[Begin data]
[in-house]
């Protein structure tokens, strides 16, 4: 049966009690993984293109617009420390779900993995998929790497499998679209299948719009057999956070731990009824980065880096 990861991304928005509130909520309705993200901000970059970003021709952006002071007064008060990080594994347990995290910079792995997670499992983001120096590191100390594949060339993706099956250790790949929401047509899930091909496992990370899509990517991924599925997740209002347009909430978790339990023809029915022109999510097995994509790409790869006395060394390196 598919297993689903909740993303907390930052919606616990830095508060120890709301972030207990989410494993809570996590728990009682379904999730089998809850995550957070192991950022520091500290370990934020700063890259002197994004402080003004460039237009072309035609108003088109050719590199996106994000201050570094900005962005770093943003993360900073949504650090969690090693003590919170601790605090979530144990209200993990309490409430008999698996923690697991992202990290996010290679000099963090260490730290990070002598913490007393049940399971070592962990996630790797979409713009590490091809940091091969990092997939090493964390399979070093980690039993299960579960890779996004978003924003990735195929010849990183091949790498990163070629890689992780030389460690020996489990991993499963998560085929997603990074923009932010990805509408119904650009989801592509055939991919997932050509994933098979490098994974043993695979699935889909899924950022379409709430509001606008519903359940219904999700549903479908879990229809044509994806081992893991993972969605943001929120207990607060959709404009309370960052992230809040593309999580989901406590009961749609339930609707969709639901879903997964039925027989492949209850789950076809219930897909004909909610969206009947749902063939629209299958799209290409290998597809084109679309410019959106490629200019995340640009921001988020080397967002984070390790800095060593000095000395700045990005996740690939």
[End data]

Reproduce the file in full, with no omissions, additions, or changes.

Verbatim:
[in-house]
């Protein structure tokens, strides 16, 4: 049966009690993984293109617009420390779900993995998929790497499998679209299948719009057999956070731990009824980065880096 990861991304928005509130909520309705993200901000970059970003021709952006002071007064008060990080594994347990995290910079792995997670499992983001120096590191100390594949060339993706099956250790790949929401047509899930091909496992990370899509990517991924599925997740209002347009909430978790339990023809029915022109999510097995994509790409790869006395060394390196 598919297993689903909740993303907390930052919606616990830095508060120890709301972030207990989410494993809570996590728990009682379904999730089998809850995550957070192991950022520091500290370990934020700063890259002197994004402080003004460039237009072309035609108003088109050719590199996106994000201050570094900005962005770093943003993360900073949504650090969690090693003590919170601790605090979530144990209200993990309490409430008999698996923690697991992202990290996010290679000099963090260490730290990070002598913490007393049940399971070592962990996630790797979409713009590490091809940091091969990092997939090493964390399979070093980690039993299960579960890779996004978003924003990735195929010849990183091949790498990163070629890689992780030389460690020996489990991993499963998560085929997603990074923009932010990805509408119904650009989801592509055939991919997932050509994933098979490098994974043993695979699935889909899924950022379409709430509001606008519903359940219904999700549903479908879990229809044509994806081992893991993972969605943001929120207990607060959709404009309370960052992230809040593309999580989901406590009961749609339930609707969709639901879903997964039925027989492949209850789950076809219930897909004909909610969206009947749902063939629209299958799209290409290998597809084109679309410019959106490629200019995340640009921001988020080397967002984070390790800095060593000095000395700045990005996740690939």